Laurie, neither fully host nor interview subject, jumps back and forth between the two roles to awkward effect. Certain sequences—like Laurie in tight jeans, leaning on muscle cars with flinty gaze—seem to promote the imitation of McQueen rather than encourage careful reflection on his life. It’s a shame, because the glimpses we get of the real McQueen are enough to make us want more.
The most compelling parts of the film are recordings where McQueen himself appears to be trying to dispel his title as “The King of Cool” and talks quietly and humbly about the pain that led him to Christ.
There’s an echo of regret over sins this documentary fails to delve into but that have been widely reported elsewhere—his serial philandering and spousal abuse that once included pointing a gun at his wife’s head. By glossing over McQueen’s failures, the film undercuts the power of his conversion.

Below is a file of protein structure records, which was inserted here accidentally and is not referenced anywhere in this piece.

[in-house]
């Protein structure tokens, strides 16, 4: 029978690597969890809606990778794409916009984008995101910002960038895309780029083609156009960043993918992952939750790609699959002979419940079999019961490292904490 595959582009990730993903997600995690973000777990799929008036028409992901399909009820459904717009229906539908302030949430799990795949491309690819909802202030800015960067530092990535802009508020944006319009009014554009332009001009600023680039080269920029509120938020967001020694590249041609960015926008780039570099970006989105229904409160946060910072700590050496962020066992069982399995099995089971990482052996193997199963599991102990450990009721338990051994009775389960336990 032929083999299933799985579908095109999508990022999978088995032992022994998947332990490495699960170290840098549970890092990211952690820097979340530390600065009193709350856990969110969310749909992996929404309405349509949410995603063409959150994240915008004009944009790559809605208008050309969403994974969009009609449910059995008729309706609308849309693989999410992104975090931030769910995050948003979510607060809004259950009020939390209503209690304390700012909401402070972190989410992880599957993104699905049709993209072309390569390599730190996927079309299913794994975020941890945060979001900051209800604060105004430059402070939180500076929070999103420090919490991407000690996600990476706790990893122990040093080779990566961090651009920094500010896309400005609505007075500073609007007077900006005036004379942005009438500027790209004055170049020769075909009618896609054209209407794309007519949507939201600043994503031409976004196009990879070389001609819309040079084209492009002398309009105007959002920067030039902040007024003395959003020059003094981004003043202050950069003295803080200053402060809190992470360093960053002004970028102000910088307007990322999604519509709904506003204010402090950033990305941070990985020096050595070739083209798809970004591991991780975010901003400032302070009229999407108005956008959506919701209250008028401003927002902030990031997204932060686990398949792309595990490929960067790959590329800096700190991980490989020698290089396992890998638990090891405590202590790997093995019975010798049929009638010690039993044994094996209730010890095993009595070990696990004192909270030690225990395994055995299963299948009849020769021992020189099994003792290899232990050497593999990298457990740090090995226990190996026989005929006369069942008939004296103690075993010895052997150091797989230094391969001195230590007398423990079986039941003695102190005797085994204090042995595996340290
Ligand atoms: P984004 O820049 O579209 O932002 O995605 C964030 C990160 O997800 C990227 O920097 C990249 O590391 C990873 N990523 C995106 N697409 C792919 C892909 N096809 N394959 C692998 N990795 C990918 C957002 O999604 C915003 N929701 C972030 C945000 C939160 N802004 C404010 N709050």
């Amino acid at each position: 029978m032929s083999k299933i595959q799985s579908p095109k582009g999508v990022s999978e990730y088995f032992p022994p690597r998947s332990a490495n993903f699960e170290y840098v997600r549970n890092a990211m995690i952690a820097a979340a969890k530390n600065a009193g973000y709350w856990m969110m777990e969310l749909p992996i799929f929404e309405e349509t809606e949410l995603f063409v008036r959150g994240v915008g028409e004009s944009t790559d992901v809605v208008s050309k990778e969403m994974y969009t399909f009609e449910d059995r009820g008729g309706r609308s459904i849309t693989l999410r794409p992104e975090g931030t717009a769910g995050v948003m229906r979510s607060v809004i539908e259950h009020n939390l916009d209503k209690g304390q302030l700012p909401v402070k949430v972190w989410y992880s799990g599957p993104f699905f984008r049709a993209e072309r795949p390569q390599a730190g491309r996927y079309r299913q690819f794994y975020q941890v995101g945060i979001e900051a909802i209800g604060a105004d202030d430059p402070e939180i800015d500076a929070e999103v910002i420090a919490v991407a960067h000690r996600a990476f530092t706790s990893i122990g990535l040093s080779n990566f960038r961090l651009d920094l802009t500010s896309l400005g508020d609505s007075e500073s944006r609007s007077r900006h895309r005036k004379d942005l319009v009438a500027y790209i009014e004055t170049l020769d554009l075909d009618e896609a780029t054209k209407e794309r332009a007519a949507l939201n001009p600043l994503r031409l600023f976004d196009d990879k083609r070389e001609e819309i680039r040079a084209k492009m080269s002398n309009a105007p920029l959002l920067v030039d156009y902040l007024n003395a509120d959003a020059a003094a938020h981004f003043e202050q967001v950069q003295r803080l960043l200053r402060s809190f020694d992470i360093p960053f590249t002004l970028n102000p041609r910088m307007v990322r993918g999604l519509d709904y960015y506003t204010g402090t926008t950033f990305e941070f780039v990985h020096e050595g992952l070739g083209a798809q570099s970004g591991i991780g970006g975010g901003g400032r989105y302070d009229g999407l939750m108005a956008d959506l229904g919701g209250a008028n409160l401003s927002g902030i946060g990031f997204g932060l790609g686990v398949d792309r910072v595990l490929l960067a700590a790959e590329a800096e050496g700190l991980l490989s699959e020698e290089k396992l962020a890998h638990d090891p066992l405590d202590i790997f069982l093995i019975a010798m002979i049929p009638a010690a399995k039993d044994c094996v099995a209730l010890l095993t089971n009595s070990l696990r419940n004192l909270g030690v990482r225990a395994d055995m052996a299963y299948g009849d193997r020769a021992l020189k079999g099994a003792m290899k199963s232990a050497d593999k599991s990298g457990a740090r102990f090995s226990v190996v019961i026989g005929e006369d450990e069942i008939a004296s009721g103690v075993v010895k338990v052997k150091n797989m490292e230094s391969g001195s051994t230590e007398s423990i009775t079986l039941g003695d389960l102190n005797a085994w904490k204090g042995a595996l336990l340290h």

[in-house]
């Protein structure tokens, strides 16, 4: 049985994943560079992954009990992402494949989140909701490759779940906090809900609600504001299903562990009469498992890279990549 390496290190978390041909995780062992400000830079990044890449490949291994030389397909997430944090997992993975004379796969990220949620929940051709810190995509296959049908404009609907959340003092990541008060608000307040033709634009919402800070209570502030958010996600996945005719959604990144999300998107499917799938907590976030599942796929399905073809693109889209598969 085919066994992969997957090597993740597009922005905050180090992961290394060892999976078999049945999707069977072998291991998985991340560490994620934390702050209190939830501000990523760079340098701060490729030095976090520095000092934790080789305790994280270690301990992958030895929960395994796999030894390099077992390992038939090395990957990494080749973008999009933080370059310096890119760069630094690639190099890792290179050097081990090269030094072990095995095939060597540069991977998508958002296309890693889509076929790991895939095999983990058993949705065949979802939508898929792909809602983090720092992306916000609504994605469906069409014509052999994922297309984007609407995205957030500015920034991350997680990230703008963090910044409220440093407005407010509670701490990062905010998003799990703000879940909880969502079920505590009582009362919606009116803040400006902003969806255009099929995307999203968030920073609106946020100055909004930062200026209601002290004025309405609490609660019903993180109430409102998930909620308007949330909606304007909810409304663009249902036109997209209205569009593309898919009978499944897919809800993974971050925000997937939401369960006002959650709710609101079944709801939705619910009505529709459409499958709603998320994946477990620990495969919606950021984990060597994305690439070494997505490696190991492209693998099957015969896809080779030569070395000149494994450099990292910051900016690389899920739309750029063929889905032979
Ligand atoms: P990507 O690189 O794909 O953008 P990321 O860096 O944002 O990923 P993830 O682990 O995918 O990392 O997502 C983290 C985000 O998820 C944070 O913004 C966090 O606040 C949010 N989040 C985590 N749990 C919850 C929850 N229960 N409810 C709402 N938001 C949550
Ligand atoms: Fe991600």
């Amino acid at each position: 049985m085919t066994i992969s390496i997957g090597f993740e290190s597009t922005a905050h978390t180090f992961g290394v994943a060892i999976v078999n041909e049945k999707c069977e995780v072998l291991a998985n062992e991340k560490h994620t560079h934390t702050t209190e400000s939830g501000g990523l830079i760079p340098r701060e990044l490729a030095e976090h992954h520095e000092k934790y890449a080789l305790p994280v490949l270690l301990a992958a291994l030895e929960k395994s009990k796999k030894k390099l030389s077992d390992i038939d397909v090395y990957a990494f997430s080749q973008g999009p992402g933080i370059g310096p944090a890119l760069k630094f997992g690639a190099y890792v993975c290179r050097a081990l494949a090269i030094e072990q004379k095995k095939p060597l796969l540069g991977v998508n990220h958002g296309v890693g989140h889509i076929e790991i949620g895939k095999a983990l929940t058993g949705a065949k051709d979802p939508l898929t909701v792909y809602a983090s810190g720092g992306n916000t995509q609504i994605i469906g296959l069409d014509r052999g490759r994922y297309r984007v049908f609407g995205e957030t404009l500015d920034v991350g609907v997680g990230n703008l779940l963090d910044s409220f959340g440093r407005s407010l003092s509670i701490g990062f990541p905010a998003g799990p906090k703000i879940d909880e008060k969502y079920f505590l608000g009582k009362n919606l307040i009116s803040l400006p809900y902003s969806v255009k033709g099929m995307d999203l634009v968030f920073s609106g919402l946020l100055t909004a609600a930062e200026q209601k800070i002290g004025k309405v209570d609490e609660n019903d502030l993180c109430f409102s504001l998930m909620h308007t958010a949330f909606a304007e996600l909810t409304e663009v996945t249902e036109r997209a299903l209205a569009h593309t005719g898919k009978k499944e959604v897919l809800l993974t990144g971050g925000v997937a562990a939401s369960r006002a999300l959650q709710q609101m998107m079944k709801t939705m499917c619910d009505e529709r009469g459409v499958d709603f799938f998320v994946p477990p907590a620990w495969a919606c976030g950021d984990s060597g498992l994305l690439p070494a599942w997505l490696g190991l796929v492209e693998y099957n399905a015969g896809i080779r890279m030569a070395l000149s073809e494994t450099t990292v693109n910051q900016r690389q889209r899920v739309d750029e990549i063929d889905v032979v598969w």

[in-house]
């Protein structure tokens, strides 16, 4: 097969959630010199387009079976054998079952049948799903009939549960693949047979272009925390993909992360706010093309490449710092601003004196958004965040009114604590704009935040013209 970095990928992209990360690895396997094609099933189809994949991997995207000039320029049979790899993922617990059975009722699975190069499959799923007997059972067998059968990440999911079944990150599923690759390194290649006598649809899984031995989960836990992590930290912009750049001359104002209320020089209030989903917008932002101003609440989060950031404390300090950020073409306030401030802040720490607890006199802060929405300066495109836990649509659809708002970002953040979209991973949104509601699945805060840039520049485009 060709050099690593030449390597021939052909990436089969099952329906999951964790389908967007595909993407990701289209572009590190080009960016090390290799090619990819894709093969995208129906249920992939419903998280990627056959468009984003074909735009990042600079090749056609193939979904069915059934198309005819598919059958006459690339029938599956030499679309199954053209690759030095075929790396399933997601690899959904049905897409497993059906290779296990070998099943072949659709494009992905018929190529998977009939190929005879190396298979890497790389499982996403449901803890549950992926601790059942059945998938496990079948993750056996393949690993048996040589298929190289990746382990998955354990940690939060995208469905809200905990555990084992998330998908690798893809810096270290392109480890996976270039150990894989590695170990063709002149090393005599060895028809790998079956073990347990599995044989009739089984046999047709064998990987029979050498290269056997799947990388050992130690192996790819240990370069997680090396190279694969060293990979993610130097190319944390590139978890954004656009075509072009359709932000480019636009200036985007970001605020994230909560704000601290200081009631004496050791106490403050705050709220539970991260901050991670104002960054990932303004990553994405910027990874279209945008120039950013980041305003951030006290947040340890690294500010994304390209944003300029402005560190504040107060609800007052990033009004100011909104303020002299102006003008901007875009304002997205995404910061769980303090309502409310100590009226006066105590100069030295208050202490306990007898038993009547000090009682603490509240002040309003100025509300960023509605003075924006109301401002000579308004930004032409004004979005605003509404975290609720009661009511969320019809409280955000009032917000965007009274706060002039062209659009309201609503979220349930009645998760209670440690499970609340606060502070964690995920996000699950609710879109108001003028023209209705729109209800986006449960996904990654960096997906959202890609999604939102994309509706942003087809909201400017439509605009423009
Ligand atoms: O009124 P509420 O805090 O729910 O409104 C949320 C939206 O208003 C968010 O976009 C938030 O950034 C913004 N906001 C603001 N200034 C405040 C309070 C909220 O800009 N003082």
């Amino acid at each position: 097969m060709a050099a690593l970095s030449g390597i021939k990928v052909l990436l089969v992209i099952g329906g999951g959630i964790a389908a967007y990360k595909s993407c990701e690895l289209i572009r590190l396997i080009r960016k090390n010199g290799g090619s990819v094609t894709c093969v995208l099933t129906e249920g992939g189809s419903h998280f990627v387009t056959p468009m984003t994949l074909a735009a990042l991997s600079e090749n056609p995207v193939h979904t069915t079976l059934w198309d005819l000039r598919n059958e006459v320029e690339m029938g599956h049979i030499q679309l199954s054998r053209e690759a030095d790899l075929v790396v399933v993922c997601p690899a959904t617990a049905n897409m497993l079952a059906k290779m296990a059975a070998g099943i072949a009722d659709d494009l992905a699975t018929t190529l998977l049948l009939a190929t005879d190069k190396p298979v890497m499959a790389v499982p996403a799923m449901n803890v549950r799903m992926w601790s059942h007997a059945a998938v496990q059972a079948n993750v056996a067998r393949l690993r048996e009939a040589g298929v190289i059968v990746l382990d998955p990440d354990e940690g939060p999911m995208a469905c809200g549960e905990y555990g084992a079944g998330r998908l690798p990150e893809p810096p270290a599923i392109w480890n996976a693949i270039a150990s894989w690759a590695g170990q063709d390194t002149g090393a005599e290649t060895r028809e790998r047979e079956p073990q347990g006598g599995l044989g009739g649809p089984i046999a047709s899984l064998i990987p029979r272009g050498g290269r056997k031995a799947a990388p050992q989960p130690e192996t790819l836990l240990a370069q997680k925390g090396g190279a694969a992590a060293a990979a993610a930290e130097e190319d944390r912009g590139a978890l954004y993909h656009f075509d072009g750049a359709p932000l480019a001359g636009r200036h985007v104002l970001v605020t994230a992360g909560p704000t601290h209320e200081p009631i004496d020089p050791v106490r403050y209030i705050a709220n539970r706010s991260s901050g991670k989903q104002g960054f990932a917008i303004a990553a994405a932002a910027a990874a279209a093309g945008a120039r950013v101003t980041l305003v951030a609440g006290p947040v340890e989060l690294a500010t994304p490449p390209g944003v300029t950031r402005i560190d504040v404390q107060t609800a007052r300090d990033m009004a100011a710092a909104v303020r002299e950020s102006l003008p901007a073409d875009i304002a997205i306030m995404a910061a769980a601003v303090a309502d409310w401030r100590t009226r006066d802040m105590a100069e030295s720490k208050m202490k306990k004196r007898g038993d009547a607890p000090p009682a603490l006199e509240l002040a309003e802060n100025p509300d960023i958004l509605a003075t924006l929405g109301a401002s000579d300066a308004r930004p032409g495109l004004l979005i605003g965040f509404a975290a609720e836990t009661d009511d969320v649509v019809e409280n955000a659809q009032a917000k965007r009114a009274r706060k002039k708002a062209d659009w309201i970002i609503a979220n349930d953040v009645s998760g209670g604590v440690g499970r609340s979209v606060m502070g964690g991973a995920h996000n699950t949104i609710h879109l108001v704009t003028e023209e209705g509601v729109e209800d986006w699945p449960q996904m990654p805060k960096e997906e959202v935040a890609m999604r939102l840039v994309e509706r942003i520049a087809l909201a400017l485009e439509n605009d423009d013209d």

Interviews with believers who witnessed to McQueen—his stunt driver, his flight instructor, his pastor—are also frustratingly superficial. McQueen’s pastor tells us the actor had many questions about Christianity, but we don’t learn what they were. Traditional milestones on the path of following Jesus go unaddressed: Was McQueen baptized? If so—when, where? If not, why?
In a recent story for FoxNews.com, Laurie wrote of interviewing McQueen’s son for his biography. Laurie recounts Chad McQueen telling him, “I think Dad was finding his way to go to the next place. I remember, he would wake me up at seven in the morning to go to church, which never happened before he got ill.”
This story, not mentioned in the film, is exactly the kind of detail Steve McQueen: An American Icon needed.